The thing is, all of this simplicity regarding communication is actually causing us problems with our ability to maintain and handle relationships.
A recent Australian study stated that Facebook users had slightly lower levels of “social loneliness”—the sense of not feeling bonded with friends—but “significantly higher levels of family loneliness”—the sense of not feeling bonded with family.
Not only this but a 2009 study showed that Facebook made unique contributions to the experience of jealousy in romantic relationships. How simple ambiguous information that the user would not normally have access to could cause that person to generate strong feelings of jealousy and resentment.
3. It can make you believe your own life sucks
Log in to your Facebook account on a Saturday or Sunday morning and you’re likely to be bombarded with a million photos of your ‘friends’ antics the previous night. All those big happy smiley group photos showing what a great night they had. Or maybe the status updates where someone constantly goes about how they are at such and such enjoying the ‘best’ time with their ‘bestest peeps’.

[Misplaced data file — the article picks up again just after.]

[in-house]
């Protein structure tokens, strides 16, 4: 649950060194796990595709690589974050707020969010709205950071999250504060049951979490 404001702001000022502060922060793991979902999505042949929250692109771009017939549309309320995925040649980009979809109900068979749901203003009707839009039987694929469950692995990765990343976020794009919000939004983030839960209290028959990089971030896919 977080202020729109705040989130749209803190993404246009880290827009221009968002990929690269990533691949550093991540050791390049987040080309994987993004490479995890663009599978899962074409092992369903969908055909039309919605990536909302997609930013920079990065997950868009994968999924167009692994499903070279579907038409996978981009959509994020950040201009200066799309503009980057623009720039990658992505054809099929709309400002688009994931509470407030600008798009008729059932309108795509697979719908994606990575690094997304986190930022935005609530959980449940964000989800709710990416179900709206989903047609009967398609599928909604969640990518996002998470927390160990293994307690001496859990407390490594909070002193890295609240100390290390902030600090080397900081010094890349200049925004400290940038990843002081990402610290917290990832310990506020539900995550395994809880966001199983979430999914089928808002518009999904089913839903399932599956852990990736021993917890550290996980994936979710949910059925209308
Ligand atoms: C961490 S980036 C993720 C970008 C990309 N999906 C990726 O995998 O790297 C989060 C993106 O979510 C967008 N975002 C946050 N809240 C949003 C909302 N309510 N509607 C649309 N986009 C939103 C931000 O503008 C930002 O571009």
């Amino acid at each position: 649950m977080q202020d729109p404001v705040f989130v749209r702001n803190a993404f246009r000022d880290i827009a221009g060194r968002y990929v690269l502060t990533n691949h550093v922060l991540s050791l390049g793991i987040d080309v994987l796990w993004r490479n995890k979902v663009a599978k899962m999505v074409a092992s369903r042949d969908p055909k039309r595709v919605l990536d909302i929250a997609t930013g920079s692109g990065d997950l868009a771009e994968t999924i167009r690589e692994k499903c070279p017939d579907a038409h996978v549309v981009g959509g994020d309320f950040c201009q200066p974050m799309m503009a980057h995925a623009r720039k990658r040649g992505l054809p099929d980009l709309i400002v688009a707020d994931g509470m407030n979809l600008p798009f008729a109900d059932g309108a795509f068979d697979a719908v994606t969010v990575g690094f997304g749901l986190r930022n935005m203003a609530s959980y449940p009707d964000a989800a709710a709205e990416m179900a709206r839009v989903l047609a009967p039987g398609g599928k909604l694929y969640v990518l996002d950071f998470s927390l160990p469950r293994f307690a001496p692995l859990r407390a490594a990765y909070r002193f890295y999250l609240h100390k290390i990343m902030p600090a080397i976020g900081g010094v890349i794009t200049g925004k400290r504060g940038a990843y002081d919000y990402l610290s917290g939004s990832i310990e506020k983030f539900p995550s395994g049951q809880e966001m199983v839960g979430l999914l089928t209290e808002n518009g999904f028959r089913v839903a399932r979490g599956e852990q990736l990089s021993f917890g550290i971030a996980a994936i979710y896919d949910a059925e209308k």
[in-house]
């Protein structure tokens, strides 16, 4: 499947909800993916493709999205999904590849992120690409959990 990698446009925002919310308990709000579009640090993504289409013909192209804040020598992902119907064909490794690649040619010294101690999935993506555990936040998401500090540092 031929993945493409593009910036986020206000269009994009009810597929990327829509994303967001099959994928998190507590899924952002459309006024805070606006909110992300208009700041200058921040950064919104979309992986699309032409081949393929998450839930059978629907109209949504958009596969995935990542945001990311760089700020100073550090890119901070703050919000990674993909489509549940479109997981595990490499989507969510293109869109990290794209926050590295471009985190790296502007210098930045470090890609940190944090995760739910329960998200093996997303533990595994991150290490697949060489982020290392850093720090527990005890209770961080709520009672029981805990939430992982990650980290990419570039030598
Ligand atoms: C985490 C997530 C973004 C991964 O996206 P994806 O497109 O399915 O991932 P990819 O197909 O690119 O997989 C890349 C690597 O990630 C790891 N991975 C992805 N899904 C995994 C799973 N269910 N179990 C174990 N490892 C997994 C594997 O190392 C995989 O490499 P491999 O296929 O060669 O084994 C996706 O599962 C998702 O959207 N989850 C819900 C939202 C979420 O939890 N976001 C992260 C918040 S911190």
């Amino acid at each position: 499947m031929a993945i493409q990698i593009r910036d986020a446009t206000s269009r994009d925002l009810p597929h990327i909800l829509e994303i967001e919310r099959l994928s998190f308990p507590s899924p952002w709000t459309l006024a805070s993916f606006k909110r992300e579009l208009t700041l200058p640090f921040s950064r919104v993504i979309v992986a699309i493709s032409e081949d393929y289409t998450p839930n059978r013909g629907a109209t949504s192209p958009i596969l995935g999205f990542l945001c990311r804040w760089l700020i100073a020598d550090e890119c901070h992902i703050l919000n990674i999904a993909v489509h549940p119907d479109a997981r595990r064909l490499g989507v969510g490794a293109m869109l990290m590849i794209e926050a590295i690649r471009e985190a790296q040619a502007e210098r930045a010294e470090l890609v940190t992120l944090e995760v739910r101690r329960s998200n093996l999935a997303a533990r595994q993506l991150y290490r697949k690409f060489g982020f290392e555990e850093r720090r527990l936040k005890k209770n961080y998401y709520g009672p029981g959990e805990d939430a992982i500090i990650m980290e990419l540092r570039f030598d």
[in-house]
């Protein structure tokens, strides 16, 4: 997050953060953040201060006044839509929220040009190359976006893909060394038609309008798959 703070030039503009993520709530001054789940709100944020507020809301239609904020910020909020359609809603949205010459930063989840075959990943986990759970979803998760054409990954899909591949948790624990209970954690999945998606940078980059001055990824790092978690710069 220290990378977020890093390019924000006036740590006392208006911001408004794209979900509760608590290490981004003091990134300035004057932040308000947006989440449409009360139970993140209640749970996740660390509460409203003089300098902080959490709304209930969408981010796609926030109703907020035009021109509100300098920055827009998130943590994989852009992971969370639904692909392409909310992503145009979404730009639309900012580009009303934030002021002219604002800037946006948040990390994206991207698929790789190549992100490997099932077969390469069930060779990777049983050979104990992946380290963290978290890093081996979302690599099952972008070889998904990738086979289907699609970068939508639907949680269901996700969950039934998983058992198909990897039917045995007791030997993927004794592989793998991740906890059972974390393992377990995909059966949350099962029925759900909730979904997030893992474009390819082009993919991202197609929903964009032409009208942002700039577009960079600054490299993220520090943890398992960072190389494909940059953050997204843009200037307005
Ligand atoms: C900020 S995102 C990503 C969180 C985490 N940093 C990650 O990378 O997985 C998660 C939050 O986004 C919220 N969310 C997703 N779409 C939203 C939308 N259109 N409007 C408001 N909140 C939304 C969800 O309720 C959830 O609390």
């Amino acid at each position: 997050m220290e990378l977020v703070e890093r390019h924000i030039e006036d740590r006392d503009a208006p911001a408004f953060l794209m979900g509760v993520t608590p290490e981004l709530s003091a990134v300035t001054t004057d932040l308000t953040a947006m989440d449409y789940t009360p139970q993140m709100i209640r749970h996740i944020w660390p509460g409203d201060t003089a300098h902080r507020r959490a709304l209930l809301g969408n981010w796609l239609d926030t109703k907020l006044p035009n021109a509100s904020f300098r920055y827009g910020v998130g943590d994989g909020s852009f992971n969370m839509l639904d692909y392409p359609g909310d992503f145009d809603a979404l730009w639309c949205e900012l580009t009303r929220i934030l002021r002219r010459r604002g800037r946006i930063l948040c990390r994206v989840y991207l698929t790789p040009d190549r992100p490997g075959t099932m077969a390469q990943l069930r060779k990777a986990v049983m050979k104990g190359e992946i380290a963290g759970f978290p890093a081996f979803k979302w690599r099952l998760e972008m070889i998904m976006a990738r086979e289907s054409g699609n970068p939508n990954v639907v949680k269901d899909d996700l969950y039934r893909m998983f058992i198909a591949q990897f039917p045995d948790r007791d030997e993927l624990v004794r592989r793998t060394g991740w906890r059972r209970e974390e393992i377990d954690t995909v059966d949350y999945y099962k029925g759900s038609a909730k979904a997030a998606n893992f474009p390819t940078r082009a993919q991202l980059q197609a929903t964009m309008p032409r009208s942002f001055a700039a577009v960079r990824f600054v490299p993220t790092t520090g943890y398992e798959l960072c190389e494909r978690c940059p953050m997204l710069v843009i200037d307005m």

I’m trying not to even think about those icky relationship loved up statuses and pictures.
The point being, if we believed everything we read and saw on Facebook, we would come to the conclusion that everyone had more fun, more success and generally lived much better lives.
According to a new study by Utah Valley University sociologists Hui-Tzu Grace Chou and Nicholas Edge, this is exactly what a lot of us think.
According to the authors, “Those who have used Facebook longer agreed more that others were happier, and agreed less that life is fair, and those spending more time on Facebook each week agreed more that others were happier and had better lives. Furthermore, those that included more people whom they did not personally know as their Facebook ‘friends’ agreed more that others had better lives.”
The catch 22 situation where people with lower self-esteem spend more time alone and thus are more likely to aimlessly browse Facebook means this belief can only get worse over time.
4. You’ve probably lost out on a job because of it
Ahh remember the days when you could apply for a job and totally lie on your CV because, well nobody will ever check and as long as you ace the interviews, you’re good to go? Sadly the good old days are well and truly in the past.